For some home ed families that have never engaged with the school system it can be a nightmare trying to find additional support for your children when they have SEND or other learning difficulties. For others who have elected to home educate due to schools not meeting the needs there can be a sudden stop to all help and support that used to be there when your children were at school. In both cases navigating the murky waters of the EHC Plan process and dealing with professionals without any support can be a difficult and daunting task! It is not however impossible and hopefully this guide will help point you in the right direction.
The first very important thing to remember is that whatever horror stories you have heard you are fully entitled to help with the EHCP when you are home educating, as outlined in the 0-25 SEND Code of Practice;
“Local authorities must ensure that children, young people and parents are provided with the information, advice and support necessary to enable them to participate in discussions and decisions about their support. This should include information on their rights and entitlements in accessible formats and time to prepare for discussions and meetings. “
Although this process does happen in educational settings, this information is not always made clear to parents and carers who are home educating despite the fact that the same principles apply. You might need to make some noise to be noticed but the support absolutely should be forthcoming once the local authority is aware that you and your child need support.
So what are the legalities and how do they specifically relate to home education?
There are some specific sections of the 0-25 SEND Code of Practice that relate to learners who are not in an educational setting, the main points of which are detailed below;
1.14 and 1.15 highlights the duty of the local authority to engage with any learner that comes to their attention who may be in need of assessment and support for SEND, this includes those brought to their attention by the families as well as those highlighted by educational establishments. This duty comes directly from the Children and Families Act 2014 (section 24) and must be acted upon by the local authority.
Section 2.17 and 2.19 highlights the support parents and young people should be entitled to from the local authority during SEN assessment and the EHC Plan process if appropriate, this is regardless of the institution or otherwise which the learner is currently engaged with.
Section 4.9 and 4.13 relates to parents and young peoples involvement with developing and participating in the local offer. The local offer is the range of support and guidance organisations and activities available for learners with SEN, whether with EHCP or not. These sections are specifically relating to all learners and parents and is distinct from educational settings therefore applying to home educated learners as well. Your comments as a parent should also be taken into consideration and the local authority should consider comments carefully;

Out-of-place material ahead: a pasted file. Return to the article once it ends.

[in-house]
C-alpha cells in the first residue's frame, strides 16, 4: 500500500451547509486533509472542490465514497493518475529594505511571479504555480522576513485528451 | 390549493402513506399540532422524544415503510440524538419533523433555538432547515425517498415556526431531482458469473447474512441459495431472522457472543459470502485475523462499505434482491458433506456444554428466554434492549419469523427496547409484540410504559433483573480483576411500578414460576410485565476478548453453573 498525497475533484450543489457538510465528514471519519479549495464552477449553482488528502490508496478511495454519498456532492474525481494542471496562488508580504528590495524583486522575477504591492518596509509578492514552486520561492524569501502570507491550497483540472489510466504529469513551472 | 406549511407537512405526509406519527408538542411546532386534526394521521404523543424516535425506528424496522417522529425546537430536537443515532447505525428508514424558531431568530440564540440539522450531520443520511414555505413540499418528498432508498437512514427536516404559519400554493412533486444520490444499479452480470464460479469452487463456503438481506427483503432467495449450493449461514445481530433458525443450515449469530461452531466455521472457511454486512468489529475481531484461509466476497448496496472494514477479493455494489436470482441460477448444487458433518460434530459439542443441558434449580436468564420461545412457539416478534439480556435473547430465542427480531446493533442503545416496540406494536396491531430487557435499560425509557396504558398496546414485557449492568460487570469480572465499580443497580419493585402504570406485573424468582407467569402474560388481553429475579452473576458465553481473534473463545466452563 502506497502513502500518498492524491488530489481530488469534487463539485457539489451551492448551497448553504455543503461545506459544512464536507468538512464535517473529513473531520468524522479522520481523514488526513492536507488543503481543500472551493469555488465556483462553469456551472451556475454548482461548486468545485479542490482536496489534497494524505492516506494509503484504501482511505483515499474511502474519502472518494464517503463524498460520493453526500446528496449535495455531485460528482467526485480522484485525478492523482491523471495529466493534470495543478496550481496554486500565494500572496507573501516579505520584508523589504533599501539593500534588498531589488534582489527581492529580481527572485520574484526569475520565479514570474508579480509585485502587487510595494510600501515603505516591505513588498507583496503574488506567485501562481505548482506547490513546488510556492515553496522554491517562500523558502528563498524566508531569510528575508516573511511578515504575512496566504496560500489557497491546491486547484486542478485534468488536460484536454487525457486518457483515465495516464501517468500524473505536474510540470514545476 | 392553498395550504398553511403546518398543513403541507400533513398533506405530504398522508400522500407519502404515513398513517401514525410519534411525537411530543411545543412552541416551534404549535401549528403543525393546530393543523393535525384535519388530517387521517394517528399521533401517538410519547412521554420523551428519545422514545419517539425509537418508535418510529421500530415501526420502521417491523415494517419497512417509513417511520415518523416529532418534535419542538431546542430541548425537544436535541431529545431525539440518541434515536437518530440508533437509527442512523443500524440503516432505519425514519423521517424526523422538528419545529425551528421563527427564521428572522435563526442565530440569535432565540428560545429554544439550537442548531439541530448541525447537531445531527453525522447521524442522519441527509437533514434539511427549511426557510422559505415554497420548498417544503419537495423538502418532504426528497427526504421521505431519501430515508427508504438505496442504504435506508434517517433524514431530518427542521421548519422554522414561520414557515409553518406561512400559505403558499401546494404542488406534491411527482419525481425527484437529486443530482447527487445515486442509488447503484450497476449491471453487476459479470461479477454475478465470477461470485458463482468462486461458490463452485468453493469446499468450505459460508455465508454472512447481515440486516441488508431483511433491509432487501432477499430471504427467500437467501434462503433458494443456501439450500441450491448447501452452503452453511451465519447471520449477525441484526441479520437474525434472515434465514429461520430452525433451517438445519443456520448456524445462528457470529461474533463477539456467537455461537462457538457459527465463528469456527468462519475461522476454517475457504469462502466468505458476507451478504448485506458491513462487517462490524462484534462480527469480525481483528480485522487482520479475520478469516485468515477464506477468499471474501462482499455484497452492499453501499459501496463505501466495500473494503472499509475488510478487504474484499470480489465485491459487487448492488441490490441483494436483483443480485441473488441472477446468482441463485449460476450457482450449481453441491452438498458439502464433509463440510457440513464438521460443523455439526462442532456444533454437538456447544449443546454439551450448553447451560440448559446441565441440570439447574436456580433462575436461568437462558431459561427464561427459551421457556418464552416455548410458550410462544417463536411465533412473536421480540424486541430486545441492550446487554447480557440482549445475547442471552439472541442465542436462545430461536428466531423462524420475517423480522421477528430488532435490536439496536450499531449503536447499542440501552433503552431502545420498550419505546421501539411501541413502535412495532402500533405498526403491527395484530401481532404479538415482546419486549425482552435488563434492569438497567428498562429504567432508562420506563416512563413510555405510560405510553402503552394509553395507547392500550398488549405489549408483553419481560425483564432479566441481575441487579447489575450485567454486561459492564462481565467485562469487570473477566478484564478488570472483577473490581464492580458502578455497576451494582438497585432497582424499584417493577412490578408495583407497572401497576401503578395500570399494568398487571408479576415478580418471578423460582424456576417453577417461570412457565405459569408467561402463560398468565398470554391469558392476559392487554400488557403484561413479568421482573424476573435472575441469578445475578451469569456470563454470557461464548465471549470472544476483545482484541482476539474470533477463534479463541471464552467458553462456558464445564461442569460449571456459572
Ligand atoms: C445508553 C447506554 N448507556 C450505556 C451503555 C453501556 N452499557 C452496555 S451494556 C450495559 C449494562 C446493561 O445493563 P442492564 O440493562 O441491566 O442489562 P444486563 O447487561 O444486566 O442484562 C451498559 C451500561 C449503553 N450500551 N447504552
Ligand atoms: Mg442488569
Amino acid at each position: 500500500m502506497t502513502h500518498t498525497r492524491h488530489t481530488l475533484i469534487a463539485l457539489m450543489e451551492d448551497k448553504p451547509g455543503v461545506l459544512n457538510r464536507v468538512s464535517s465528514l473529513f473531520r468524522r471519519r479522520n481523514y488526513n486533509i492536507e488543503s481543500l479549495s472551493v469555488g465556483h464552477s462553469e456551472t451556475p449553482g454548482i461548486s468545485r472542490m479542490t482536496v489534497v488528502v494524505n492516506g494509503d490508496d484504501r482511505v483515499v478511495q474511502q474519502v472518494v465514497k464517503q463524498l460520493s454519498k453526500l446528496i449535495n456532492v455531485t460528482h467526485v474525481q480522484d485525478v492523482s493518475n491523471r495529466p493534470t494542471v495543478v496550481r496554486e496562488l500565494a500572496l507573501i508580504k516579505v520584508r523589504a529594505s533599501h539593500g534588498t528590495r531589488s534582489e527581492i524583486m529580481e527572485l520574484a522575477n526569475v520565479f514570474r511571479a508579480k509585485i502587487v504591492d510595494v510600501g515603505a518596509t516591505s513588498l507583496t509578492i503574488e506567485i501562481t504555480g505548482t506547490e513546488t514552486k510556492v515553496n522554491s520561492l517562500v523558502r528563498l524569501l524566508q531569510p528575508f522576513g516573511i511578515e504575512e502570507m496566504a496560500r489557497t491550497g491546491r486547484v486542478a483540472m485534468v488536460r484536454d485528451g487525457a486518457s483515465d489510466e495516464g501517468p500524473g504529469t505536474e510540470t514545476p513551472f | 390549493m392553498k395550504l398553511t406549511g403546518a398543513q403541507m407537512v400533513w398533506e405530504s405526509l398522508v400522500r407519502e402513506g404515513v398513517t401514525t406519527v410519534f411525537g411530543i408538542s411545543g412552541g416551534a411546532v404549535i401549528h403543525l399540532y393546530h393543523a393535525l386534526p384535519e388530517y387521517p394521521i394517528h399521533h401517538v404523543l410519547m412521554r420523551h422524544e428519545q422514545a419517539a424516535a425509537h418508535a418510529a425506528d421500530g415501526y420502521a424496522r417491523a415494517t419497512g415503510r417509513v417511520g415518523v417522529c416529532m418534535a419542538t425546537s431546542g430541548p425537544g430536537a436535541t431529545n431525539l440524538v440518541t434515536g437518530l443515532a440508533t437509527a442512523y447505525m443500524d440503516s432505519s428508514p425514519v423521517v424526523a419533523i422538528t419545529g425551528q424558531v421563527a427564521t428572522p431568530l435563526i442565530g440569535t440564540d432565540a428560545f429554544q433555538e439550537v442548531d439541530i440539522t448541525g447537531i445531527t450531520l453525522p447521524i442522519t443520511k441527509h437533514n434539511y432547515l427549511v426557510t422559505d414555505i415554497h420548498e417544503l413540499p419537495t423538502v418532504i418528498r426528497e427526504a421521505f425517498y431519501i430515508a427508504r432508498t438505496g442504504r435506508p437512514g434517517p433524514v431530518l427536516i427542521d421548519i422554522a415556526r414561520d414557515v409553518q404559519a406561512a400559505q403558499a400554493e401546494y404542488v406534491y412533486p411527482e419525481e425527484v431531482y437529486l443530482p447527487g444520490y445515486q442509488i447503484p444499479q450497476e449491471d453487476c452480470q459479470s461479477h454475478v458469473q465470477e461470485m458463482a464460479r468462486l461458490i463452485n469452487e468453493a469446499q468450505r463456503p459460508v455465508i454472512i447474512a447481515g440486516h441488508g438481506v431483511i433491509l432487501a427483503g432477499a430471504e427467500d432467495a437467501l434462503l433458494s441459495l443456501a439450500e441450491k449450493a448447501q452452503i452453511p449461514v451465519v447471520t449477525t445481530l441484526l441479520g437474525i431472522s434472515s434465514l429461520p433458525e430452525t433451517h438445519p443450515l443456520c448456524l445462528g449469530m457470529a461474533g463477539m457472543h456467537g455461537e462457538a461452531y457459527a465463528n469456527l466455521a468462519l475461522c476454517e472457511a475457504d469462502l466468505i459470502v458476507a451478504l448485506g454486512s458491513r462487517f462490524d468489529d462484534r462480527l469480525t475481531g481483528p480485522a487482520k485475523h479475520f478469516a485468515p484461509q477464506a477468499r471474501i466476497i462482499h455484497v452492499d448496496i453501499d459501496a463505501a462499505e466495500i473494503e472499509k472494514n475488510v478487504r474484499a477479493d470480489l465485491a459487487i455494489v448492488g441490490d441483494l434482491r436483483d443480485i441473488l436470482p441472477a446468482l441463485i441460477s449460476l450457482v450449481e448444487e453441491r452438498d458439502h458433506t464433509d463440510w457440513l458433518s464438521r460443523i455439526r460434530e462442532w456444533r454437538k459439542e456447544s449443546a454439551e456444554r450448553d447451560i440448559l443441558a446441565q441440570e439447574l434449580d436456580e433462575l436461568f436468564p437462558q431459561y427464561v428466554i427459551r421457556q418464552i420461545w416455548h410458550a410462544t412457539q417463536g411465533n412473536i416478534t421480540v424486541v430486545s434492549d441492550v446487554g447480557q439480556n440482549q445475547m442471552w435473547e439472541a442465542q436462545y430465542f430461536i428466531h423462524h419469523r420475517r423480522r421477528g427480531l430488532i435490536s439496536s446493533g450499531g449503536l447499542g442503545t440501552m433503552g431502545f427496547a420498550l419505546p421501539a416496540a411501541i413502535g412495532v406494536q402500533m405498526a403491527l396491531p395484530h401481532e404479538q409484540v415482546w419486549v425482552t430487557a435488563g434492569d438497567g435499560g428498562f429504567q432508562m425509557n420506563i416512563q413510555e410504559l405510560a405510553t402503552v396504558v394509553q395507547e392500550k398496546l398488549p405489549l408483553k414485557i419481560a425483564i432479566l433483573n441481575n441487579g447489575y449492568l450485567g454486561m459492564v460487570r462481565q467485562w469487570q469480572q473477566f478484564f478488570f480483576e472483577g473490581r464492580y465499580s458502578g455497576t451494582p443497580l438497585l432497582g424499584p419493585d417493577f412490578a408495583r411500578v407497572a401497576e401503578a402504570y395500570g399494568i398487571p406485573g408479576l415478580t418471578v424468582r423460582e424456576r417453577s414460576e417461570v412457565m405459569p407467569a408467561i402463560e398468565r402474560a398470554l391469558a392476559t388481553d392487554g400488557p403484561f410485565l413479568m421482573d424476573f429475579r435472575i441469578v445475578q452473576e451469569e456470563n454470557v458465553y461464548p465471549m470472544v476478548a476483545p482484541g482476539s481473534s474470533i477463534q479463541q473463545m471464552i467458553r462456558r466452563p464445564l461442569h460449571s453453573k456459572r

“Comments should be used to inform commissioning decisions and decisions about the specific nature and type of provision that local families want.”
Section 9 contains some guidance on the request and implementation of the EHCP;
Section 9.8 specifically names the parent as someone who has a specific legal right to request an EHCP from the local authority.
For those home educating who have secured or are securing EHCP Plans, the provision of personal budgets will be of particular interest; section 9.95 through to 9.125 covers the provision of personal budgets and how and what these can be used for. It is worth seeking additional help to go through this process and DIAS will prove invaluable for this.
Section 9.177 of the 0-25 SEND Code of Practice lays out the specific requirements for the local authority to follow for learners who are not within an educational setting. If the local authority is not helping with the annual EHCP review for your child this is the legislation that needs to be quoted. If this is not followed as part of the review process you may have grounds to go to tribunal and the first steps towards this would be to get in touch with either DIAS or a solicitor; specialists exist for this area of law such as Douglas Silas.
Section 10.30 to 10.38 specifically covers children and young people with SEN who are educated at home and given the specific nature of this guidance it is included in full below.
10.30 Under Section 7 of the Education Act 1996 parents have the right to educate children, including children with SEN, at home. Home education must be suitable to the child’s age, ability, aptitude and SEN. Local authorities should work in partnership with, and support, parents to ensure that the SEN of these children are met where the local authority already knows the children have SEN or the parents have drawn the children’s special needs to the authority’s attention. Local authorities do not have a duty under section 22 of the Children and Families Act 2014 to assess every home educated child to see whether or not they have SEN. The high needs block of the Dedicated Schools Grant is intended to fund provision for all relevant children and young people in the authority’s area, including home-educated children. Local authorities should fund the SEN needs of home-educated children where it is appropriate to do so. Guidance is available to local authorities from the Department for Education on funding provision for home-educated children.